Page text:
If necessary, the amygdala sends a stress signal to the hypothalamus [5]. The hypothalamus subsequently activates the SNS, and the adrenal glands release a surge of catecholamines, such as epinephrine. This results in effects such as increased heart rate and respiratory rate. As the body continues to perceive the stimuli as a threat, the hypothalamus activates the HPA axis.

Cortisol is released from the adrenal cortex and allows the body to continue to stay on high alert. Acutely, cortisol’s catabolic mechanisms provide energy to the body [6].

Glucose homeostasis: Blood glucose levels drive key systemic and intracellular pathways. The presence of glucocorticoids, such as cortisol, increase the availability of blood glucose to the brain. Cortisol acts on the liver, muscle, adipose tissue, and the pancreas. In the liver, high cortisol levels increase gluconeogenesis and decrease glycogen synthesis [7].

Gluconeogenesis is a metabolic pathway that results in the production of glucose from glucogenic amino acids, lactate, or glycerol 3- phosphate found in triglycerides. Gluconeogenesis reverses glycolysis, a cytoplasmic pathway used to convert glucose into pyruvate molecules.

This pathway is used to release energy through substrate-level phosphorylation and oxidation reactions. Unlike glycolysis, gluconeogenesis becomes active when the body needs energy. Muscles have their own internal glycogen supply that allows them to respond to changes in ATP requirements rapidly.

In the presence of cortisol, muscle cells decrease glucose uptake and consumption and increase protein degradation; this supplies gluconeogenesis with glucogenic amino acids.[8] In adipose tissues, cortisol increases lipolysis. Lipolysis is a catabolic process that results in the release of glycerol and free fatty acids.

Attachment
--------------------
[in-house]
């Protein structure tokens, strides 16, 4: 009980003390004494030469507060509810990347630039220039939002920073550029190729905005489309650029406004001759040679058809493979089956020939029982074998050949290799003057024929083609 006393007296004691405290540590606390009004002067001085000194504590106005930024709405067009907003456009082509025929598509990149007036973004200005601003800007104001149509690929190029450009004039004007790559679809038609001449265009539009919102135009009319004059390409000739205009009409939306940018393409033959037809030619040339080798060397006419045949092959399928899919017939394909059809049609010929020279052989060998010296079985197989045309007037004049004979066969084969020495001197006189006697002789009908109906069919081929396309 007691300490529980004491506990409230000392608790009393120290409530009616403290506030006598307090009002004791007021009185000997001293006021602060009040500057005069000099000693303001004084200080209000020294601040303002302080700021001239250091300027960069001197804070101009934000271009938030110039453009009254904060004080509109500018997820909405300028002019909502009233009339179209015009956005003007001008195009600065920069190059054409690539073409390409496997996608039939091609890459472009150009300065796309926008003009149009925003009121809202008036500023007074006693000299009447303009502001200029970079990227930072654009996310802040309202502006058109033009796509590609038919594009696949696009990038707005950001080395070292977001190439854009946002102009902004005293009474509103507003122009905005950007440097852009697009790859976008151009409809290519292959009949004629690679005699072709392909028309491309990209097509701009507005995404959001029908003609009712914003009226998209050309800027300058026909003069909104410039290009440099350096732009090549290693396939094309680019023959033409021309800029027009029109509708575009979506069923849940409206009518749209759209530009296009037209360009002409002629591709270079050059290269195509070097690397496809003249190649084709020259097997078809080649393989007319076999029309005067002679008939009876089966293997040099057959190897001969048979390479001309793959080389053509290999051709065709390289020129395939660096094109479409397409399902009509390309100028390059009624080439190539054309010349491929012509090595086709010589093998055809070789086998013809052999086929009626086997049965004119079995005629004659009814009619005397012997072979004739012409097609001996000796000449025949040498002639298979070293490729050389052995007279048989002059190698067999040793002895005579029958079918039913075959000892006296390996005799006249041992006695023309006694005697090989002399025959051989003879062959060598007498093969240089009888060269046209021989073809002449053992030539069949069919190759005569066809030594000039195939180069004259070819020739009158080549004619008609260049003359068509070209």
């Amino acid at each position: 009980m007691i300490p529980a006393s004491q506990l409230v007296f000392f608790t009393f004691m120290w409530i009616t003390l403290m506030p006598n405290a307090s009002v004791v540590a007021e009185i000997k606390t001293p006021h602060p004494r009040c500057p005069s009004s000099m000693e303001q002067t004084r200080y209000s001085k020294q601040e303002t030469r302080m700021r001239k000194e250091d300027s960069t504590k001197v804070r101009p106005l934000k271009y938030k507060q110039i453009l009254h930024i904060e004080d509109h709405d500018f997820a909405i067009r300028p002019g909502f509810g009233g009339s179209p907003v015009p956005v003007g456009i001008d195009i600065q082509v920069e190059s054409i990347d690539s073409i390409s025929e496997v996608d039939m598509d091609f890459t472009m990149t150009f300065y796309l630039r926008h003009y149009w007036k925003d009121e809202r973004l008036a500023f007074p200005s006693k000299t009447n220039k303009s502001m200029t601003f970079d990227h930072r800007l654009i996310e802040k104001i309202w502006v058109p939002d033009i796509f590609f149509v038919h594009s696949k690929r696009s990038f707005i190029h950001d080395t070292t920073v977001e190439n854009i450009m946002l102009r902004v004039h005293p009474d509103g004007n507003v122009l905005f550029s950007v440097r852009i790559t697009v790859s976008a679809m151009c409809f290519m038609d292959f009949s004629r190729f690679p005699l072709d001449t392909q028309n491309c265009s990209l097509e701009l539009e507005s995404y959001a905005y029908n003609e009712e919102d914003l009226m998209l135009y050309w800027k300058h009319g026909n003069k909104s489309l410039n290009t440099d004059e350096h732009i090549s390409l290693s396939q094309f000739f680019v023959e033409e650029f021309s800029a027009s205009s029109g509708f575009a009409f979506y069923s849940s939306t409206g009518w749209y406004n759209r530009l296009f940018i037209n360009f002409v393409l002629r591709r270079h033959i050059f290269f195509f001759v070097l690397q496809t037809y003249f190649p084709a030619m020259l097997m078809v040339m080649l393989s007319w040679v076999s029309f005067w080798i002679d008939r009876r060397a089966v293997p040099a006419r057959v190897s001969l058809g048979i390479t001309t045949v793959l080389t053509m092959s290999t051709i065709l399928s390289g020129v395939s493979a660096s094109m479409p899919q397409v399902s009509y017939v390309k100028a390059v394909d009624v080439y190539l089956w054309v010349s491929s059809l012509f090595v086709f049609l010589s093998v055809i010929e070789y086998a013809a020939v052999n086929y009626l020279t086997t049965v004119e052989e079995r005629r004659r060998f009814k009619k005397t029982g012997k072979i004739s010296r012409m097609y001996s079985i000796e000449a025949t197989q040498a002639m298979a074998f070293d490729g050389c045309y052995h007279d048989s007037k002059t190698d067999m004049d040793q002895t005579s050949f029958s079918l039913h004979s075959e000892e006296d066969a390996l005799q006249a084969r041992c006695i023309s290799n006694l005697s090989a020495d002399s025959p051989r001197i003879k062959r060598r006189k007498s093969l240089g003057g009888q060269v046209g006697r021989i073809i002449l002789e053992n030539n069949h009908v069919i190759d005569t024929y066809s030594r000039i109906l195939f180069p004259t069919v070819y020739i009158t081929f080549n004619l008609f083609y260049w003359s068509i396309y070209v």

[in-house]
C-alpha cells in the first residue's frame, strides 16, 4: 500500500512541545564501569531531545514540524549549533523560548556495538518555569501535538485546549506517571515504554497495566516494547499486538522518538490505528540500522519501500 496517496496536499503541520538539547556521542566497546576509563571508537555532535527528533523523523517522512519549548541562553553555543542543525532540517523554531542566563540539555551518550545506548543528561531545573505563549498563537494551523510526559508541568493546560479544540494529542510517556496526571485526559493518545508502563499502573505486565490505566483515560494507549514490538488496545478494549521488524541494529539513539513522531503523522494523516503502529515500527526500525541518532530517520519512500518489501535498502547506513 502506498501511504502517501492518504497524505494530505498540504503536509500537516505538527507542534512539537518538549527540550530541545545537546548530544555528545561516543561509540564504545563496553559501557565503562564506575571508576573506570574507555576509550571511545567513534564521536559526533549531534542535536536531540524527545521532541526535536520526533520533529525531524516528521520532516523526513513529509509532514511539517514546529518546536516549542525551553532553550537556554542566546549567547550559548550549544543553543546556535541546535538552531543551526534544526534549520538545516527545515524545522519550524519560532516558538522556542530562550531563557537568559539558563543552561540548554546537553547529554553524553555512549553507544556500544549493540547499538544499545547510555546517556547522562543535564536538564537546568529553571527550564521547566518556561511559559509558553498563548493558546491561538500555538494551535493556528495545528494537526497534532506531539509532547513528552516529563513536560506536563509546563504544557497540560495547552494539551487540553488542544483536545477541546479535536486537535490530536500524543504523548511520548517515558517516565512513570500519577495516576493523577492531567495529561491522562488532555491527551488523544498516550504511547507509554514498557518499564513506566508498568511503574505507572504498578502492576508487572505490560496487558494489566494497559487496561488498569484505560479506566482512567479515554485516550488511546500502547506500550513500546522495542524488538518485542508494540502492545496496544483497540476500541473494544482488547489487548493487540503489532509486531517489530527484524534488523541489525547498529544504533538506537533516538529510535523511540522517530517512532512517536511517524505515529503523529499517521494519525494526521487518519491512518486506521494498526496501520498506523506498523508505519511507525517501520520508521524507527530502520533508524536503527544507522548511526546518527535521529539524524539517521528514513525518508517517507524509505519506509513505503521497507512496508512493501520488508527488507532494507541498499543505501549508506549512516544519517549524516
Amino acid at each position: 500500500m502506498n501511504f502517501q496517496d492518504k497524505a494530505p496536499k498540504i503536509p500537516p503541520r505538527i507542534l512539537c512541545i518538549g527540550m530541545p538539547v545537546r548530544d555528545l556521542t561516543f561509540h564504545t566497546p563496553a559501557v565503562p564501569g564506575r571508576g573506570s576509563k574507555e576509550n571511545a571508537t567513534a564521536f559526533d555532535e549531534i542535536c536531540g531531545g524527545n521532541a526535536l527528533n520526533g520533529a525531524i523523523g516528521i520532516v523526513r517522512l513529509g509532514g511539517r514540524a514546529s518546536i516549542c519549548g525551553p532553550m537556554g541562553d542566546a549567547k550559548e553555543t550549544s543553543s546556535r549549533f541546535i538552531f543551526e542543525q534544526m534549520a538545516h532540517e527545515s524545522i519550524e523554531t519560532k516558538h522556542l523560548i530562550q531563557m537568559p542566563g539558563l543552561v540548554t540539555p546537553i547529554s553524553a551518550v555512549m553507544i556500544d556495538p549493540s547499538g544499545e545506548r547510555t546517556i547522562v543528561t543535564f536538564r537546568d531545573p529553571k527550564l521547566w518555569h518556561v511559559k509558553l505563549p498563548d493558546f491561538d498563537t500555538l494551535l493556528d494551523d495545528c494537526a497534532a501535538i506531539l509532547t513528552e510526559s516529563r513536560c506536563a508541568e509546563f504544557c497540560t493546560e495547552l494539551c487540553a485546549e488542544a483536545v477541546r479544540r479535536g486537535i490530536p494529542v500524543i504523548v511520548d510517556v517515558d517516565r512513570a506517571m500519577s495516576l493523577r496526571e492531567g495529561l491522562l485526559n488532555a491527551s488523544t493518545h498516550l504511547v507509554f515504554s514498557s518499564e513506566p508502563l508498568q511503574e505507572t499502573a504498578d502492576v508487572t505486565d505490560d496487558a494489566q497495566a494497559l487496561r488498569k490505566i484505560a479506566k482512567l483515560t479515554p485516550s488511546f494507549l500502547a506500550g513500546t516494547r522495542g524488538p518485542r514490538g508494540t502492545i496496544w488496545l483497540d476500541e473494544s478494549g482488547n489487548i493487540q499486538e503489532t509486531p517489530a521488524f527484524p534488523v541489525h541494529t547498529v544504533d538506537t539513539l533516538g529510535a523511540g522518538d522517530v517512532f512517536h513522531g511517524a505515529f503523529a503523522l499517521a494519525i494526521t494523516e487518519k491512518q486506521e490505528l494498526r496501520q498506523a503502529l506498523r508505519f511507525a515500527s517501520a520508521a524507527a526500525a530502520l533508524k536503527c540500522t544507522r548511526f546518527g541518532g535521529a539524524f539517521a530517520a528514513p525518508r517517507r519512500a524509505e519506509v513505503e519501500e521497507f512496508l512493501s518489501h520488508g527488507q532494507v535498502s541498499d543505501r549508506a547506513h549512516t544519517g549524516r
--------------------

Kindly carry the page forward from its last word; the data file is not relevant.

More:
These free fatty acids can be used in B oxidation and as an energy source for other cells as they continue to produce glucose. Lastly, cortisol acts on the pancreas to decrease insulin and increase glucagon. Glucagon is a peptide hormone secreted by the pancreatic alpha cells to increase liver glycogenolysis, liver gluconeogenesis, liver ketogenesis, lipolysis, as well as decrease lipogenesis. Cortisol enhances the activity of glucagon, epinephrine, and other catecholamines.

Mechanism

The release of cortisol is under control of the hypothalamus-pituitary-adrenal (HPA) axis. Corticotropin releasing hormone (CRH) is released by the para-ventricular nucleus (PVN) of the hypothalamus [2]. It then acts on the anterior pituitary to release adrenocorticotropic hormone (ACTH), which subsequently acts on the adrenal cortex.

In a negative feedback loop, sufficient cortisol inhibits release of both ACTH and CRH. The HPA axis follows a circadian rhythm. Thus, cortisol levels will be high in the morning and low at night [2].

Steroid hormones, such as cortisol, are primary messengers. They can cross the cytoplasmic membrane because of their fat-soluble properties. Cell membranes are composed of phospholipid bilayers; these prevent fat-insoluble molecules from passing through.

Once cortisol passes through the cell membrane and enters into the cell, it binds to specific receptors in the cytoplasm. In the absence of cortisol, the glucocorticoid receptor binds to an Hsp90 chaperone protein in the cytosol. The binding of cortisol to the glucocorticoid receptor dissociates the Hsp90. The cortisol-receptor complex then enters the nucleus of the cell and affects gene transcription.

Related Testing